Tokyo Cat Temple, Asakusa Japan, Gotokuji Temple, the meaning of maneki neko

Cat tour Asakusa Tokyo Japan, visit the Gotokuji Temple cat temple, discover the meaning of maneki neko.

Tokyo Cat Temple, Asakusa Japan, Gotokuji Temple, the meaning of maneki neko

The cat tour in Asakusa

During the cat tour in Asakusa, Tokyo, Japan by a local guide you will start with a visit to a cat cafe where you can make your own maneki neko. While enjoying a drink, surrounded by cute cats that you can pet. You will also eat Japanese sweets. And of course you will visit the cat temple. But there are also a lot of cat statues (large and small) in Asakusa, that your guide wills how you during the tour.

The tour takes 2.5 hours and costs € 62 per person. Including material to make your own lucky cat, a visit to the cat café, the sweet snack, and of course a Japanese catmom that gives you nice explanation and answers all your questions about Japanese (lucky) cats. You can book the tour via AirBnb.

About the lucky cat the maneki neko

You can spot the lucky cat almost everywhere in Japan, it is the most common talisman. There are several stories about the origin of the lucky cat. The story most commonly told at the temple is that a woman had to give up on her cat for financial reasons. In her dreams her cat came back, she saw this as a sign that she had to make a statue of her cat. Because her statuettes became so popular and were bought by people in large numbers, she no longer had to worry about money.

The meaning of lifting the paw of the lucky cat

If the kitten sits upright and waves its left paw, that is actually the traditional form. These fortune cats are often placed at the entrance of a store. This would lead to more customers. If you give someone a fortune cat with his left paw up, you wish him good business with more customers.

If the right paw swings, this would provide more wealth and happiness. Give your lucky cat with his right paw up as a gift, then wish the person who gives the lucky cat a gift of wealth and happiness. When the lucky kitten keeps both his feet in the air, he is happy and makes sure that he protects your house or business. The higher the cat raises the paw, the more happiness.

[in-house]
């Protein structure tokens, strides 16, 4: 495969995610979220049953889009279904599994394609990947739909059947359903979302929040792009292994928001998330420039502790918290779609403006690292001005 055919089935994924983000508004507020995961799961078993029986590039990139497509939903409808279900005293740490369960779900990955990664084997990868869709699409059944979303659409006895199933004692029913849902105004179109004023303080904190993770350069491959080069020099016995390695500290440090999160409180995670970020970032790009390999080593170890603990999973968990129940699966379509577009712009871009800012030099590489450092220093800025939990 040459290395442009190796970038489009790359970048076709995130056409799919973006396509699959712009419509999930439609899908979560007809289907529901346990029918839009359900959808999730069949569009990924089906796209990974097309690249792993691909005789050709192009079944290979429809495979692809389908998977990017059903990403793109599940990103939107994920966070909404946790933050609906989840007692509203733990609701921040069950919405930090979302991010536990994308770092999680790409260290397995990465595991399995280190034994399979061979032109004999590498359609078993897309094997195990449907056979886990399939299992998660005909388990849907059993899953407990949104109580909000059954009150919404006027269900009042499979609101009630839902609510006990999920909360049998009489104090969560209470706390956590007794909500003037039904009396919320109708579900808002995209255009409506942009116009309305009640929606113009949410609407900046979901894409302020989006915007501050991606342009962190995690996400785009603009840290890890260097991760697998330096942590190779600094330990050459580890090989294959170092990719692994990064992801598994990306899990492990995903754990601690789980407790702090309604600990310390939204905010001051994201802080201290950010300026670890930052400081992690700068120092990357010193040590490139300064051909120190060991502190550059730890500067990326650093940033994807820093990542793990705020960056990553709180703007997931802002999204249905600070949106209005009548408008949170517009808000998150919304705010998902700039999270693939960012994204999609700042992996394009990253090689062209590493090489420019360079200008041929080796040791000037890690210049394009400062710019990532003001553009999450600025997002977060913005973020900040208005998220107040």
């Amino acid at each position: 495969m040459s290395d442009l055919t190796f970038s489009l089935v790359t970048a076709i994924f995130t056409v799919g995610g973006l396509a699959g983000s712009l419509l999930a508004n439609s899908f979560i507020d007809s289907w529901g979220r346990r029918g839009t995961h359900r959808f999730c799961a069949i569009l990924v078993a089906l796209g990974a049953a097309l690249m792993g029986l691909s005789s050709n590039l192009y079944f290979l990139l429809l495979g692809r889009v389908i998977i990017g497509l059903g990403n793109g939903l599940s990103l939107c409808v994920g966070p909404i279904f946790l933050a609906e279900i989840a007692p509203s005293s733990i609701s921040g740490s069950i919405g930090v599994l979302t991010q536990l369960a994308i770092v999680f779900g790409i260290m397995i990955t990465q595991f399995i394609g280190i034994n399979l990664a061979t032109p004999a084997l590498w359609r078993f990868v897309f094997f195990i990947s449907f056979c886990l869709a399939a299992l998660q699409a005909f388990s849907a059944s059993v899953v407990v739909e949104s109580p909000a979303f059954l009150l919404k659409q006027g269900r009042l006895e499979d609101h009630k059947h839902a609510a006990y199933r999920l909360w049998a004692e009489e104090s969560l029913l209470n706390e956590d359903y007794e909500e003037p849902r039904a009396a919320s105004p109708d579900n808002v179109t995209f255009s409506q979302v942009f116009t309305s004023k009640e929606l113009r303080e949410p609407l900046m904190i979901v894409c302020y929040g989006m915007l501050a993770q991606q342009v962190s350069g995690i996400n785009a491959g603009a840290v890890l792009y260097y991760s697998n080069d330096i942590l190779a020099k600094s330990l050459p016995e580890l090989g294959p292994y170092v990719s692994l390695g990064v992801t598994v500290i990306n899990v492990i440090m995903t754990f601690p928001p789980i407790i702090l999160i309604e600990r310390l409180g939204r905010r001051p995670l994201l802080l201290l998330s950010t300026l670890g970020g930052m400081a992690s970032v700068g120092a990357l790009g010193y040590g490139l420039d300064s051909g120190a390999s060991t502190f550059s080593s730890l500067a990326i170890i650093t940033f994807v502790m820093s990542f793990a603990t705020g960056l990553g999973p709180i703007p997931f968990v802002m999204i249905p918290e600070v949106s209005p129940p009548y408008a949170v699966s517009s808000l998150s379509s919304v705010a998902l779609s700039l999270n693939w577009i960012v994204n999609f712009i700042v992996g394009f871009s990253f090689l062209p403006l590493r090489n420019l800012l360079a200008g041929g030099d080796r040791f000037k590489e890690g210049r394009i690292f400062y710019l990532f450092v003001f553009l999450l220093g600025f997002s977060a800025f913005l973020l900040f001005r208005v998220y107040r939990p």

The collar, the bib and the coin

Almost all luckycats have a collar with a bell on it and a cloth around their neck. This traditional cat clothing is based on the outfit that cats in rich families used to wear. The cloth around the neck is a symbol for protection. The bell around the neck was especially practical, so people could keep an eye on where the cat was.

Visit the cat temple and cat cafes in Tokyo yourself

I personally thought the price of the tour was a little high  (because I would do it together with my boyfriend and the price would be € 124 for two persons). He also, loves cats, but he wasn’t as enthusiastic as I was about painting your own maneki neko.) That is why I made the choice to visit the places ourselves. I myself visited the Gotokuji Temple cat temple. If you get off at the Gotokuji train station you can already see the first big luckycat. Google maps is your biggest friend. The temple is a bit hidden and you can easily walk past it. Once you have found the temple, you will see a lot of ​​fortune cats. In all shapes and sizes. Especially nice that there are also very old images in between, these look a bit older. Normally it is busy at the temple because the locals also come here to wish for love and prosperity. You do this in Japan by writing your wish on a wooden sign. (In this case wooden plates with lucky cats on it). It seems that many wishes have already been fulfilled in this temple.

Owl cafes and shiba cafes in Tokyo

The cat cafés are not large but contain sufficient opportunities for the cats to climb and they have the choice whether or not to seek the company of the people who are in the cat café. Despite being a big fan of shiba dogs, I decided after a glance through the window of the Shiba café not to go inside. I found the livingspace where they stayed too small. The dogs were wearing shorts where they put the stools in, I didn’t find this completely neat and for that reason I skipped the dog café. I have been to an owl cafe, here too the animals were very close together. I also found that despite the darkness there was still a lot of loud music and still some lights in the room that might be disturbing to the nocturnal animals.